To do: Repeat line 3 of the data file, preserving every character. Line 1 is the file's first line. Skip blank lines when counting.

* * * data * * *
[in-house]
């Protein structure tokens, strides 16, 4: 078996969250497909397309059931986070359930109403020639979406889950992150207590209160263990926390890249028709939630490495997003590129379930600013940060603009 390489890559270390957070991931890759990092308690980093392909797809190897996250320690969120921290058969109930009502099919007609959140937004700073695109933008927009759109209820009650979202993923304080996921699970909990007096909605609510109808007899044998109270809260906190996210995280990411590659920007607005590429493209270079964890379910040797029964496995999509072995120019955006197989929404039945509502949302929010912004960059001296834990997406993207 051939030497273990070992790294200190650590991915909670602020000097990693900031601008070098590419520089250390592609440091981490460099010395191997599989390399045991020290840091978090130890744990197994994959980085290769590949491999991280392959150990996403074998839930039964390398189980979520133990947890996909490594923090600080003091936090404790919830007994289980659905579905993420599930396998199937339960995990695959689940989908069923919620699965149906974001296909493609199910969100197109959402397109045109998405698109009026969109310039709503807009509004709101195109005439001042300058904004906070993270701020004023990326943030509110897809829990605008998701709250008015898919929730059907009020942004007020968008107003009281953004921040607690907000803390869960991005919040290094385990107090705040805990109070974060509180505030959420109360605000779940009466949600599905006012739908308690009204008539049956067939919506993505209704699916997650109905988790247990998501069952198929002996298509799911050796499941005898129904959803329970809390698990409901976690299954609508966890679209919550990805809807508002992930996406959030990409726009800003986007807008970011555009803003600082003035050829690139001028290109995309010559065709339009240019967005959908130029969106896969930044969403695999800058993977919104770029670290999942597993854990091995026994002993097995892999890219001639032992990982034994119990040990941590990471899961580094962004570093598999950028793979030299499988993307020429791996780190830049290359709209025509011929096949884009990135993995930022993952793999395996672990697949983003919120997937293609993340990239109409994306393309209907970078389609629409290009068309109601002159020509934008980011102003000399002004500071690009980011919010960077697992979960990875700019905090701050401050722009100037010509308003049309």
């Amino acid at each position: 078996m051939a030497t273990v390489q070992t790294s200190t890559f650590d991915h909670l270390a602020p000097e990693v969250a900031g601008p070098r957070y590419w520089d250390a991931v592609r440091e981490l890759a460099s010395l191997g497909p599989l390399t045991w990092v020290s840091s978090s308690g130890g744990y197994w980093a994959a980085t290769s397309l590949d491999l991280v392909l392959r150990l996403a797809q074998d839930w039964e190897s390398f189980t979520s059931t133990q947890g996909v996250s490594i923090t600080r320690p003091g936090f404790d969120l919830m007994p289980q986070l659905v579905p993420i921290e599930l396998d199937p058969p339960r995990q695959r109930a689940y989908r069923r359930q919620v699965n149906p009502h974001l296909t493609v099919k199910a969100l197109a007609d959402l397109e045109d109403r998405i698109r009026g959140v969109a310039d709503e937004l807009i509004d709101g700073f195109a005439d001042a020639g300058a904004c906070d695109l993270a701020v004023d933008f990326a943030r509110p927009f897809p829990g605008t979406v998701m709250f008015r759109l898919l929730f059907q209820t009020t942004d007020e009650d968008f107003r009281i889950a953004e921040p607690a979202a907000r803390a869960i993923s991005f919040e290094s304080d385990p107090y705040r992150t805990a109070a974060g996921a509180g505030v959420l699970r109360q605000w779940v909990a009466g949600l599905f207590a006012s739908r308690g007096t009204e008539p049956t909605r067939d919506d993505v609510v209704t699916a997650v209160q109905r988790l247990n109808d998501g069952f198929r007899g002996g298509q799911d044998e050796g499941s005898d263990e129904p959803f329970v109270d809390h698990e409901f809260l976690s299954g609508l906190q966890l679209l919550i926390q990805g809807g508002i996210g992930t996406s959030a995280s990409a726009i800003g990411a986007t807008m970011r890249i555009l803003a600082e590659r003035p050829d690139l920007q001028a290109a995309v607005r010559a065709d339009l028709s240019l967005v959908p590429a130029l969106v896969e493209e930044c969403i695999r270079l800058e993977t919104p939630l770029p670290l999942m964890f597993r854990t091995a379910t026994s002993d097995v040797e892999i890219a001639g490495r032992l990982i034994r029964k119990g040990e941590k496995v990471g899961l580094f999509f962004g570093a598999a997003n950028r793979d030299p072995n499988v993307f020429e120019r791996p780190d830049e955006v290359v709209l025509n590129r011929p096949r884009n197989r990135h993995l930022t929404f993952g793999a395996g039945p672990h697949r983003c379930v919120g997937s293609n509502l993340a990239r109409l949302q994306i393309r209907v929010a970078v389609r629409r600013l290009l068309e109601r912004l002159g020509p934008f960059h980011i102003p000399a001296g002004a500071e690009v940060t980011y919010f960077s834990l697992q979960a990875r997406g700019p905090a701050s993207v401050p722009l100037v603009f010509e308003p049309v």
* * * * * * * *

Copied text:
């Amino acid at each position: 078996m051939a030497t273990v390489q070992t790294s200190t890559f650590d991915h909670l270390a602020p000097e990693v969250a900031g601008p070098r957070y590419w520089d250390a991931v592609r440091e981490l890759a460099s010395l191997g497909p599989l390399t045991w990092v020290s840091s978090s308690g130890g744990y197994w980093a994959a980085t290769s397309l590949d491999l991280v392909l392959r150990l996403a797809q074998d839930w039964e190897s390398f189980t979520s059931t133990q947890g996909v996250s490594i923090t600080r320690p003091g936090f404790d969120l919830m007994p289980q986070l659905v579905p993420i921290e599930l396998d199937p058969p339960r995990q695959r109930a689940y989908r069923r359930q919620v699965n149906p009502h974001l296909t493609v099919k199910a969100l197109a007609d959402l397109e045109d109403r998405i698109r009026g959140v969109a310039d709503e937004l807009i509004d709101g700073f195109a005439d001042a020639g300058a904004c906070d695109l993270a701020v004023d933008f990326a943030r509110p927009f897809p829990g605008t979406v998701m709250f008015r759109l898919l929730f059907q209820t009020t942004d007020e009650d968008f107003r009281i889950a953004e921040p607690a979202a907000r803390a869960i993923s991005f919040e290094s304080d385990p107090y705040r992150t805990a109070a974060g996921a509180g505030v959420l699970r109360q605000w779940v909990a009466g949600l599905f207590a006012s739908r308690g007096t009204e008539p049956t909605r067939d919506d993505v609510v209704t699916a997650v209160q109905r988790l247990n109808d998501g069952f198929r007899g002996g298509q799911d044998e050796g499941s005898d263990e129904p959803f329970v109270d809390h698990e409901f809260l976690s299954g609508l906190q966890l679209l919550i926390q990805g809807g508002i996210g992930t996406s959030a995280s990409a726009i800003g990411a986007t807008m970011r890249i555009l803003a600082e590659r003035p050829d690139l920007q001028a290109a995309v607005r010559a065709d339009l028709s240019l967005v959908p590429a130029l969106v896969e493209e930044c969403i695999r270079l800058e993977t919104p939630l770029p670290l999942m964890f597993r854990t091995a379910t026994s002993d097995v040797e892999i890219a001639g490495r032992l990982i034994r029964k119990g040990e941590k496995v990471g899961l580094f999509f962004g570093a598999a997003n950028r793979d030299p072995n499988v993307f020429e120019r791996p780190d830049e955006v290359v709209l025509n590129r011929p096949r884009n197989r990135h993995l930022t929404f993952g793999a395996g039945p672990h697949r983003c379930v919120g997937s293609n509502l993340a990239r109409l949302q994306i393309r209907v929010a970078v389609r629409r600013l290009l068309e109601r912004l002159g020509p934008f960059h980011i102003p000399a001296g002004a500071e690009v940060t980011y919010f960077s834990l697992q979960a990875r997406g700019p905090a701050s993207v401050p722009l100037v603009f010509e308003p049309v």